US stock markets slumped on Friday but regained some losses triggered by news that Donald Trump had tested positive for coronavirus weeks before the election.
All three main indexes - the Dow Jones, the S&P 500 and the Nasdaq - fell between 1% and 2.2% in early trade.
But hopes of aid for the airline industry helped lift shares at mid-day. The Dow closed down just 0.48%.
Top Democrat Nancy Pelosi said relief for airlines was "imminent".
While she had previously called for a comprehensive aid bill, she said Congress was now prepared to advance support focused on the airlines, which warned this week they were moving forward with plans to cut more than 30,000 jobs.
"We will either enact ... stand-alone legislation or achieve this as part of a comprehensive negotiated relief bill, extending for another six months the Payroll Support Program," Ms Pelosi said in a statement. "As relief for airline workers is being advanced, the airline industry must delay these devastating job cuts."
United Airlines and American Airlines, the two firms that ad announced massive cuts, shot into positive territory following the comments, ending the day up more than 2%.
The gains helped lift shares more widely with the exception of the Nasdaq. The Dow Jones closed 0.48% lower, the S&P 500 index dropped 0.9%, and the tech-focused Nasdaq fell 2.2%.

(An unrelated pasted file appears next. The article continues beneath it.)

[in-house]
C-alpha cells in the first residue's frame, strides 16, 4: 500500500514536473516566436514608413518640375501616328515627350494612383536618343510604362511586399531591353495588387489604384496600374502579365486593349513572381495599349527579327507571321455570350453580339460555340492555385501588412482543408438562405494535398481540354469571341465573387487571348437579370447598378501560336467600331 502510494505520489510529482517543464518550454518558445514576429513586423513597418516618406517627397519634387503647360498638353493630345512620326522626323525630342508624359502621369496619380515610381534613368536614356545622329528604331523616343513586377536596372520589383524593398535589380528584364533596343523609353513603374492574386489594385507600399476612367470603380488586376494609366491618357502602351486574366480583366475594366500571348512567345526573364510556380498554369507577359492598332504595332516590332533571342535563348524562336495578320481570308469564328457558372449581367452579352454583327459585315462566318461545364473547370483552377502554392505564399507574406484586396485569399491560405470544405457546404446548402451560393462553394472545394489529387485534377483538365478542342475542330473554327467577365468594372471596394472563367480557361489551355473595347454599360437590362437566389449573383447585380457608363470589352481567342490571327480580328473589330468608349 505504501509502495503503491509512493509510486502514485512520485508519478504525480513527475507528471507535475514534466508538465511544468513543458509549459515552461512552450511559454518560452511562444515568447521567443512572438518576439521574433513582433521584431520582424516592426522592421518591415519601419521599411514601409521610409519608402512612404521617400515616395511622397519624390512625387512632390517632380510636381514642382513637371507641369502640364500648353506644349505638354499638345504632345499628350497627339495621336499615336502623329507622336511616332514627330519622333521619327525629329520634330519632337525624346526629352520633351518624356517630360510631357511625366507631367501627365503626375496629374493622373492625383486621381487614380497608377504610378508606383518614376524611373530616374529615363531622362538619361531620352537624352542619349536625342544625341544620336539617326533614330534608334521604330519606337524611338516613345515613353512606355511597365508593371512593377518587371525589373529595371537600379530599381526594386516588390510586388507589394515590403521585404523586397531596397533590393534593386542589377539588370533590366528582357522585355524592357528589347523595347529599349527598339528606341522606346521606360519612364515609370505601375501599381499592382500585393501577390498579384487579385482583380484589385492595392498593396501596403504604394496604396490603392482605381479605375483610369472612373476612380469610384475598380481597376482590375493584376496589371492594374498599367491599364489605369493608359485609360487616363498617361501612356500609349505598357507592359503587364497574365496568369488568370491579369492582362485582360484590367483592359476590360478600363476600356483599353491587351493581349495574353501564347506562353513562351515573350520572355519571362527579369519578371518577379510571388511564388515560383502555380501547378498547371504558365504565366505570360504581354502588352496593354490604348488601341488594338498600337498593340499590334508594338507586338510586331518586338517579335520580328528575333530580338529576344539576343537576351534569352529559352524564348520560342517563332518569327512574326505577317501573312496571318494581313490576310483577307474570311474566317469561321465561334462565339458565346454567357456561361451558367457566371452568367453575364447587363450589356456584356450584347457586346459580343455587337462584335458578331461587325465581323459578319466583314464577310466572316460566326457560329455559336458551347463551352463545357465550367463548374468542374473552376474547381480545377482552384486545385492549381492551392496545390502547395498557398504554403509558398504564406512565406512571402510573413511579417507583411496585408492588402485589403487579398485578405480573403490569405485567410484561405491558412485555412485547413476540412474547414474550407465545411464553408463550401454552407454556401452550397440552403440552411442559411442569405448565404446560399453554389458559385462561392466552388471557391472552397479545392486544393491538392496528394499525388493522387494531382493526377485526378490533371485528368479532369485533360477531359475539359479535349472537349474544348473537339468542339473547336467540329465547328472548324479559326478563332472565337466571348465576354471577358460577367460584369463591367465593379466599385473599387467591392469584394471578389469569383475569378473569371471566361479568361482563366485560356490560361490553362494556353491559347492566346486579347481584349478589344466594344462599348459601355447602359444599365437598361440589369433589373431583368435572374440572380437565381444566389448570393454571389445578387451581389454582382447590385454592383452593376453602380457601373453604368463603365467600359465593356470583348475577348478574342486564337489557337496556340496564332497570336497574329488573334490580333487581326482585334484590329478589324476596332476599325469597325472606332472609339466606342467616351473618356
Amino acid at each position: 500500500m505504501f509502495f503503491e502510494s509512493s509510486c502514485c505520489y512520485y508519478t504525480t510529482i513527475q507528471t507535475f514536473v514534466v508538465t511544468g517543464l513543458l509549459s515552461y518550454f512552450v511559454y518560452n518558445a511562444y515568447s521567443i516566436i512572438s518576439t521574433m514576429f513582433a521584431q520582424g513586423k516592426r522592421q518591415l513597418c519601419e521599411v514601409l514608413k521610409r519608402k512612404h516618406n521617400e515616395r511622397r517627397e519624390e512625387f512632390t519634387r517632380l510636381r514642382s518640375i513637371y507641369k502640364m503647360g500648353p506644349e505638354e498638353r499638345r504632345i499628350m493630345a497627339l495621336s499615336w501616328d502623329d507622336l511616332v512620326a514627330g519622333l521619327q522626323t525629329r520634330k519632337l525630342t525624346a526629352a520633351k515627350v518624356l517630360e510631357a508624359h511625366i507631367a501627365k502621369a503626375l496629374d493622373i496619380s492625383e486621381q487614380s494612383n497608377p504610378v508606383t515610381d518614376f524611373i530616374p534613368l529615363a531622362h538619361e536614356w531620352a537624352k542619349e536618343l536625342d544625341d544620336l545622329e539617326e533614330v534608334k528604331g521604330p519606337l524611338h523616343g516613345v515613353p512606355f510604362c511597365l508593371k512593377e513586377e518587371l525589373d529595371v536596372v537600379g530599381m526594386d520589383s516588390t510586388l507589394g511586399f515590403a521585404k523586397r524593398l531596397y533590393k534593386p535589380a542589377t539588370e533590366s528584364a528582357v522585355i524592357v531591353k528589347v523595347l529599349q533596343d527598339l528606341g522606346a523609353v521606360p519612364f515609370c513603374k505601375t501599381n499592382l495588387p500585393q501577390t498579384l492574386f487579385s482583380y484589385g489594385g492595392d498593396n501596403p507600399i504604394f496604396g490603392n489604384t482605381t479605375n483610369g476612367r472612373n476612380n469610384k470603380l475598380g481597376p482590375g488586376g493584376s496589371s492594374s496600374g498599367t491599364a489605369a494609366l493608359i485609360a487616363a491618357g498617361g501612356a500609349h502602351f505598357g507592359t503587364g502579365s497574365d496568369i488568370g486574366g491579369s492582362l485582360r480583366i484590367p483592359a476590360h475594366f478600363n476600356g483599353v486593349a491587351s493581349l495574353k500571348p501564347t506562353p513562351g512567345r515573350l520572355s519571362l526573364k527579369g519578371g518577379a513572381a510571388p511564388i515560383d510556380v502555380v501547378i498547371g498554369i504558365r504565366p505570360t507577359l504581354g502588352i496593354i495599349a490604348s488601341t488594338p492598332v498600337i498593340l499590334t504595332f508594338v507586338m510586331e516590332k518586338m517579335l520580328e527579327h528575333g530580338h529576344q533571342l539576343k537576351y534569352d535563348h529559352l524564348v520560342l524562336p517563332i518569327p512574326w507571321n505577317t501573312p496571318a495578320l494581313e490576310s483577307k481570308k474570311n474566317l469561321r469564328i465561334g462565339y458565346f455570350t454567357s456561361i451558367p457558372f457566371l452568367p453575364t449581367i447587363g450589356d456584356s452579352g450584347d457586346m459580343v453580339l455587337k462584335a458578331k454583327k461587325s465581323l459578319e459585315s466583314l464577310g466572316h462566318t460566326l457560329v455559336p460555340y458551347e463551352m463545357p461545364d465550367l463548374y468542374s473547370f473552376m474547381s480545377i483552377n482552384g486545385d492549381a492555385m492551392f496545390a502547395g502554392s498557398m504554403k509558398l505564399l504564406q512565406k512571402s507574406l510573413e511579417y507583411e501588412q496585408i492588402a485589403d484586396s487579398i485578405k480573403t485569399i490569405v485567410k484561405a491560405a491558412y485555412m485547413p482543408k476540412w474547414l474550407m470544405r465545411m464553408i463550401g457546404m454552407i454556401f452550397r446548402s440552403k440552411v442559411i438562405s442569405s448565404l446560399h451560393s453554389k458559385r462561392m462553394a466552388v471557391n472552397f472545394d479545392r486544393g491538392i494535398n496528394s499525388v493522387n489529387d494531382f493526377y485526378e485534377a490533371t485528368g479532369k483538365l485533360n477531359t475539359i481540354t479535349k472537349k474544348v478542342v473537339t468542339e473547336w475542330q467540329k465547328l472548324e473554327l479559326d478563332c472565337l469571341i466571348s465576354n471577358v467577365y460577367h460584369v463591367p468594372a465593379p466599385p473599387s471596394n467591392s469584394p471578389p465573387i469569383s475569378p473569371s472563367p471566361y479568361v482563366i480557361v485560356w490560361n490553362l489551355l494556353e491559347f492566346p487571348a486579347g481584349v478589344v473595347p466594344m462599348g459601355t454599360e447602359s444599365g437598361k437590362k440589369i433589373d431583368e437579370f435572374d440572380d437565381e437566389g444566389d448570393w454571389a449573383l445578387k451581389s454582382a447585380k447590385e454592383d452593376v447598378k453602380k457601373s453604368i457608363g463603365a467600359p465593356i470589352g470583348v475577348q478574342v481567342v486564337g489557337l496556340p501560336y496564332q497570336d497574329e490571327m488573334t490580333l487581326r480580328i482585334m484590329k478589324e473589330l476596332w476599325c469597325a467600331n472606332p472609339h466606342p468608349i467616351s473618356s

In London, the FTSE 100 index recovered from falls early in the day, closing up nearly 0.4% at 5,902.1. In France, the Cac-40 ended essentially flat, while Germany's Dax index fell 0.3%.
Analysts have been surprised at the overall resilience of shares, as the main US indexes approached or passed their pre-pandemic highs this summer, despite economic and political uncertainty.
But some of that confidence had appeared to slip in recent weeks, amid signs the US jobs recovery was losing steam, while Washington remained mired in debate over additional coronavirus spending.
Uncertainty about the election and how quickly its outcome will be settled had added to the economic concerns, with Mr Trump's coronavirus test on Friday further compounding the political jitters.
"This election already had a cloud of uncertainty hanging over it as Trump has refused to say whether he will accept the final vote and has also said that the final result may not be known for months," said Fiona Cincotta, market analyst at City Index UK.
"The markets are already fretting about an uncertain election and this just adds another layer of uncertainty, favouring the risk-off trade."
In an interview with broadcaster MSNBC, Ms Pelosi, who has been leading negotiations with the White House, said she was hopeful that Mr Trump's illness had "changed the dynamic" on stimulus talks and that a wider compromise could be reached.
Democrats have called for more money than Republicans. Ms Pelosi said the two sides remain divided on issues such as funding for state and local governments and unemployment insurance.